I was amazed. I knew that my world was racist, but I never thought my church would be this petty, to embarrass a gentle, elderly woman like Bessie on what, I thought, was a personal occasion. I said to the church official, “Bessie has been working for my fiancé’s family since he was a little child. She should be with the family.” He politely disagreed. A tornado of righteousness rose up in me. I was an 18-year-old struck with shock that my religion wasn’t what I had thought it was, and I was going to set it straight.
“You know that my family has been going to church here since I was six years old. My brothers and I went to Sunday School all those years. My mother taught Sunday School here. My grandmother goes to church here; my uncles and aunts went to church here. We went to Vacation Bible School and revival meetings and everything”.
He said very quietly, “Yes, I know that.”
I said, “Well, what about ‘Red and yellow, black and white, all are precious in his sight’, that we used to sing in Sunday School? What about ‘The Brotherhood of Man?’ This doesn’t seem like Christianity to me.”
Quietly, he said, “There are several of us Church Stewards here. Would you like to speak with the others?” He gestured toward the auditorium. “Yes, I would,” I said, and started toward the auditorium door.
Bessie touched my arm. “Please, Miss Dorothy, I don’t want no trouble. I’ll just sit in the balcony.” As she walked toward the balcony stairs, I said to her, “I’m so sorry, Bessie. I never dreamed this would happen”. And that was that. We all went to our appointed places and proceeded with the wedding.
A few years later, in 1958, Bobby got married in New York City and Bessie came from Birmingham to attend his wedding with the respect she deserved.”
—Dorothy Elliott (Glaze) Shari
It’s notable that my mother never returned to her childhood church again, and completely rejected all organized religion from that day on.
By the 1950’s, my aging grandmother was widowed and living in a condo apartment. Bessie or her daughter still came once a week to polish the silver, dust, and vacuum. My father stayed in touch with Bessie for the rest of her life, and although she could not write back, her daughter was able to. When I was a child, and we still lived in Birmingham, I remember driving to her home to drop off Christmas gifts. After we moved to New York City in 1957, we sent a Christmas card with cash tucked inside.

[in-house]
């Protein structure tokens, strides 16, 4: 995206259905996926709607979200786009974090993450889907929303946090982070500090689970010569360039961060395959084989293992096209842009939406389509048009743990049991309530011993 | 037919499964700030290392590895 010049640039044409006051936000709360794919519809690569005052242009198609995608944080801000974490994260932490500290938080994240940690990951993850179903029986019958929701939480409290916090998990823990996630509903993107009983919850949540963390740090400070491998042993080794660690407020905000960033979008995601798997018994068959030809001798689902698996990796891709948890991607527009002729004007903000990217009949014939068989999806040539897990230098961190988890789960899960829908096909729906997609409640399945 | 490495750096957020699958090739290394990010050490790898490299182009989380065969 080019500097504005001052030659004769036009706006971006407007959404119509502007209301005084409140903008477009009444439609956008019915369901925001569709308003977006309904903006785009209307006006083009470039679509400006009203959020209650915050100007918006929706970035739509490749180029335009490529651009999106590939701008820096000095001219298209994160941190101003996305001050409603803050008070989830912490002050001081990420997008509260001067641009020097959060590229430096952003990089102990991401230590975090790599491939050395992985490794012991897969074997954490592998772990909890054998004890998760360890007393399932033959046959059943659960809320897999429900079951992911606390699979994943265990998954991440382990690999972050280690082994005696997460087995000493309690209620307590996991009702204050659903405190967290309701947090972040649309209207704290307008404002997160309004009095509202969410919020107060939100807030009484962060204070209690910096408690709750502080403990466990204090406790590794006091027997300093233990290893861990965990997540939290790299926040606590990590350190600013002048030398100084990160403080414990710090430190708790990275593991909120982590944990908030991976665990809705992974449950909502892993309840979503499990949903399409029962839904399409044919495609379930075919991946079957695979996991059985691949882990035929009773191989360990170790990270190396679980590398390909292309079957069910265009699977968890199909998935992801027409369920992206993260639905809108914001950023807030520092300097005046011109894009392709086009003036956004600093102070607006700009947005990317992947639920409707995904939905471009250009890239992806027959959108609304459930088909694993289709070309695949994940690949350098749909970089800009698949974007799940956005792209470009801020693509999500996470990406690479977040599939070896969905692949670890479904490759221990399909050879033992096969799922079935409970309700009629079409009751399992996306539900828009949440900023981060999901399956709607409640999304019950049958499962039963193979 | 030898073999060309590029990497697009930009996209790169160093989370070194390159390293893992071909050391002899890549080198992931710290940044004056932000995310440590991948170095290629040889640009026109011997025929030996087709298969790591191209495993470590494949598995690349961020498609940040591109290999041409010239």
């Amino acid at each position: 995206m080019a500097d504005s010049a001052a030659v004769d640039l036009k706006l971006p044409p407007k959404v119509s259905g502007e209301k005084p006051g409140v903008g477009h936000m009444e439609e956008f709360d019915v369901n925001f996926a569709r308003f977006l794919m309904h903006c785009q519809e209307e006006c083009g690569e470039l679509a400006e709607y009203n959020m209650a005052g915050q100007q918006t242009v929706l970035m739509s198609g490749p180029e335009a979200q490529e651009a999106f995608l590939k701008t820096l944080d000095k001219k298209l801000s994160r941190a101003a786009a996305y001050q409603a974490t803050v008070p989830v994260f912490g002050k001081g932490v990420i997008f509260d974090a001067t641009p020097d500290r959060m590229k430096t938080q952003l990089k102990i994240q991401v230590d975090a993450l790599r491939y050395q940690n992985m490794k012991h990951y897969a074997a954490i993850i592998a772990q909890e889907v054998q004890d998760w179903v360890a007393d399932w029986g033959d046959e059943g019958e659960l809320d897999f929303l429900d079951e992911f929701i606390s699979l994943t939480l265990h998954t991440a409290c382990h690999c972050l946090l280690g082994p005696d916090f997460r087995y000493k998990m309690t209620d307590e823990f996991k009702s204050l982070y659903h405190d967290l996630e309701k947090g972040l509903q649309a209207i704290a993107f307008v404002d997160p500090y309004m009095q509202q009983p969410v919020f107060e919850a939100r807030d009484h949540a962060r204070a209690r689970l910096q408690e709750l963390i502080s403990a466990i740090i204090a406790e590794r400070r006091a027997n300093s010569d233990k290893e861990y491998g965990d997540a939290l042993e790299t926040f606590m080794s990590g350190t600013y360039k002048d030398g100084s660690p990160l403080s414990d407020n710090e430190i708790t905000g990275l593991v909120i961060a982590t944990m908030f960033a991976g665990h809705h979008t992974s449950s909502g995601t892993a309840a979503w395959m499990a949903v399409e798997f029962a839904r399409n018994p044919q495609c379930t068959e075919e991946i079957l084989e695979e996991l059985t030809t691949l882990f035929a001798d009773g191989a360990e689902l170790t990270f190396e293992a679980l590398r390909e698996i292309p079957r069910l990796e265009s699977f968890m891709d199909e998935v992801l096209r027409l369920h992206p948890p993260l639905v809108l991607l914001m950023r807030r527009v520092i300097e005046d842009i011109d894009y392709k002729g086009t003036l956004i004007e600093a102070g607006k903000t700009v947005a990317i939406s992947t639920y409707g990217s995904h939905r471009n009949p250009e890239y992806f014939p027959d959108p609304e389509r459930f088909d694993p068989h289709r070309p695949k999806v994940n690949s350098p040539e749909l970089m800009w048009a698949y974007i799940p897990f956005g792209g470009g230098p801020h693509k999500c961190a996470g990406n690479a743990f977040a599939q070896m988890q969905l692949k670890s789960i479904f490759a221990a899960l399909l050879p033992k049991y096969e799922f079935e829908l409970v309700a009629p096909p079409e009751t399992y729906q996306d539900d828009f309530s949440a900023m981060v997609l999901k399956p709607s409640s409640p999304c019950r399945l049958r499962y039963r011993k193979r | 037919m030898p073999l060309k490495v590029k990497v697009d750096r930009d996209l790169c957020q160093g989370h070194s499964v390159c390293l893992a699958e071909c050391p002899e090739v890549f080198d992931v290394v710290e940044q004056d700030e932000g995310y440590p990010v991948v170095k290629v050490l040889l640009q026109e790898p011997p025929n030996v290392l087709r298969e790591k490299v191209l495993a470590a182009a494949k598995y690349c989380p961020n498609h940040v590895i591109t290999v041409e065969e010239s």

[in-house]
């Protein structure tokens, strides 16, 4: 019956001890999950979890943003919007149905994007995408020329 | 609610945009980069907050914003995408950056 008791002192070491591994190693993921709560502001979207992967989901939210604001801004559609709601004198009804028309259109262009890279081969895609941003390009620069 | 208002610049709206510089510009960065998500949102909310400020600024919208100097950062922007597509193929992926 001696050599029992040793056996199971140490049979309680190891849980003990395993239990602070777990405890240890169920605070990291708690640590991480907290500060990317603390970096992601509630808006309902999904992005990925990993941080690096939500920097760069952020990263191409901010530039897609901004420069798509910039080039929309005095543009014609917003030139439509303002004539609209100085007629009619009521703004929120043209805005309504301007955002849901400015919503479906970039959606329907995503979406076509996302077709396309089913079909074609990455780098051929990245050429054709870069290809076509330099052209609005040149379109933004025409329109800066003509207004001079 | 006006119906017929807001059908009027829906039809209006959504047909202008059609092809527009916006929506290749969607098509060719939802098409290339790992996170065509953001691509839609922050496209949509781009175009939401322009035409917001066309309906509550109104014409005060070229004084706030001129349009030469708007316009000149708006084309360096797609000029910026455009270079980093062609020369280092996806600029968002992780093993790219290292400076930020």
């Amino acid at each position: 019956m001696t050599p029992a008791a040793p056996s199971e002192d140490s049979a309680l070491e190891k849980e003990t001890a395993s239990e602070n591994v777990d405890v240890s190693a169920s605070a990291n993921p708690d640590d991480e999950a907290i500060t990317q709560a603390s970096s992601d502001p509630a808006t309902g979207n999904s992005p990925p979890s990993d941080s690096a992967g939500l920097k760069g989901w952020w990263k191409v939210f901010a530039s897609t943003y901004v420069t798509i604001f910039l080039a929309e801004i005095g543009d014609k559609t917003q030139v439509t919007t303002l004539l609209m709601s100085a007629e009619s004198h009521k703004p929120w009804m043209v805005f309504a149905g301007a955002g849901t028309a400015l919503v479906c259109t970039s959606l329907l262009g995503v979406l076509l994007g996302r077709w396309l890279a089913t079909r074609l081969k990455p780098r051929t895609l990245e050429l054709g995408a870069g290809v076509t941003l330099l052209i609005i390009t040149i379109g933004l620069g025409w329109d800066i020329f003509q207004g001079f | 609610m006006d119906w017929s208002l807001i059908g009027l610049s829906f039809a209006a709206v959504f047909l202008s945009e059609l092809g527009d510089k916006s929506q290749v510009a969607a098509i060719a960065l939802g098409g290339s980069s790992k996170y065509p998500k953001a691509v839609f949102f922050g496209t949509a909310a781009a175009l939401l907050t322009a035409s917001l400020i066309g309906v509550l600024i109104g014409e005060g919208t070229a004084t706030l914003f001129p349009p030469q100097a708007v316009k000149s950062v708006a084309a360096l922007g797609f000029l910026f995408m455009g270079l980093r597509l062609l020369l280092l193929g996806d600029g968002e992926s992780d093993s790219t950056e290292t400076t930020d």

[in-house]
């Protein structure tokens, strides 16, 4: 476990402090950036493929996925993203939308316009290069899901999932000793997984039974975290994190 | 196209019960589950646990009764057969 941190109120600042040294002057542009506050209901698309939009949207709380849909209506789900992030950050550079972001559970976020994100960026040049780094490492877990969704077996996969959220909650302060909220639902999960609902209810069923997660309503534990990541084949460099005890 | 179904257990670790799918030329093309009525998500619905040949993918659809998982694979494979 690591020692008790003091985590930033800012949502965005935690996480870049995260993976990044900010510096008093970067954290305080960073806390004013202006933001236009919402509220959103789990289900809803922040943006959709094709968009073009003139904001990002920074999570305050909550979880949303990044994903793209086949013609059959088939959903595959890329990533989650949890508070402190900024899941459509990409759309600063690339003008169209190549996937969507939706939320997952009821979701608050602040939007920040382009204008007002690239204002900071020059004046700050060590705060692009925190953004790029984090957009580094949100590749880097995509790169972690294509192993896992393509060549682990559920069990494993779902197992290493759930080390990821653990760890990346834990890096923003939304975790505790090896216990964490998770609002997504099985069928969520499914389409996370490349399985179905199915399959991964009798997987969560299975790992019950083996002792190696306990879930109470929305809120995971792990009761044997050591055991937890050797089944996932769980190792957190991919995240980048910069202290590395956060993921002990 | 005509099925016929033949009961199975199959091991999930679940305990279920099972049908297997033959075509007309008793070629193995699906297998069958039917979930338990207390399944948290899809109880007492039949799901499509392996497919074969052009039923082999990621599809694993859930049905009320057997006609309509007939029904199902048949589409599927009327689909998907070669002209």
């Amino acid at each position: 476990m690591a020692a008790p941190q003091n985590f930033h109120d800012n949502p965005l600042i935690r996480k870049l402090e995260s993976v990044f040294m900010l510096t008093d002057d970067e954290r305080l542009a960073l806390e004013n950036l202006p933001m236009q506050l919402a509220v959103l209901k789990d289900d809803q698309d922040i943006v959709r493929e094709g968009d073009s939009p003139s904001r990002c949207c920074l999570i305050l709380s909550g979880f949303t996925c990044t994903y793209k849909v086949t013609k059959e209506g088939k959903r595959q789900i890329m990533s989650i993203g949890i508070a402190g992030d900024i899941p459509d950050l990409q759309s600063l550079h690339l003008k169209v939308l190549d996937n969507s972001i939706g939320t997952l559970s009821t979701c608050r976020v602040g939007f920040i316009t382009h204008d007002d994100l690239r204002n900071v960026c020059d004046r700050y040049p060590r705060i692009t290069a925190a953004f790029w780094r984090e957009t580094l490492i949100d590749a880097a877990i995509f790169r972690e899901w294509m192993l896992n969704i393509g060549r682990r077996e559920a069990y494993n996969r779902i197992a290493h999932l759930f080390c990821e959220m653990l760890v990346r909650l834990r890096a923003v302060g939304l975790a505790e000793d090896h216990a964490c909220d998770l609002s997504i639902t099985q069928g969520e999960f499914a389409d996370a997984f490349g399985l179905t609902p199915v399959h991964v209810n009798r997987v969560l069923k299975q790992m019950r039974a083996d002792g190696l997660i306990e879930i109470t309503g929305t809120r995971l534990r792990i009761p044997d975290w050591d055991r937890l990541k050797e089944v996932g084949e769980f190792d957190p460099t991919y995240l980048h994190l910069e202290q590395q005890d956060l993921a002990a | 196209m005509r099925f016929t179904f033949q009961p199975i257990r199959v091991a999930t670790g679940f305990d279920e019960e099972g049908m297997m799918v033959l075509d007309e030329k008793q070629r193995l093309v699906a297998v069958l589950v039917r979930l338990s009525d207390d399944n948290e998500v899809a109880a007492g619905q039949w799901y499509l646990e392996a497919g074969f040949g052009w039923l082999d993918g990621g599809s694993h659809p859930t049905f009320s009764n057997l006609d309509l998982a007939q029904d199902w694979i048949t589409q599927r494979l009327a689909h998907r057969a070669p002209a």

Sadly, one day a phone call notified us that Bessie had died. However, it wasn’t from natural causes. It turned out that as she grew older, she began to develop cataracts. Eventually she tried to cross a street and was hit by a car. The consensus was that she hadn’t seen it coming.
Nonetheless, she still lives her simple life within my father’s poem, and in our memories, and now you know her story as well. Sometimes a legacy is measured in the love you leave behind when you’re gone. Sometimes it’s by swallowing a truly awful tasting liver compound to help find a cure for a fatal disease. And on rare occasions, if our stars are aligned correctly, even if we don’t realize it at the time, some of us are able to do both.
Although there may be other photos of Bessie, this is the only one in my possession. The baby in the wicker carriage is my aunt Martha, the toddler in the foreground is my father Andrew, and Bessie is the “Hidden Figure” in the upper right corner.
Photo property of the Andrew Glaze estate.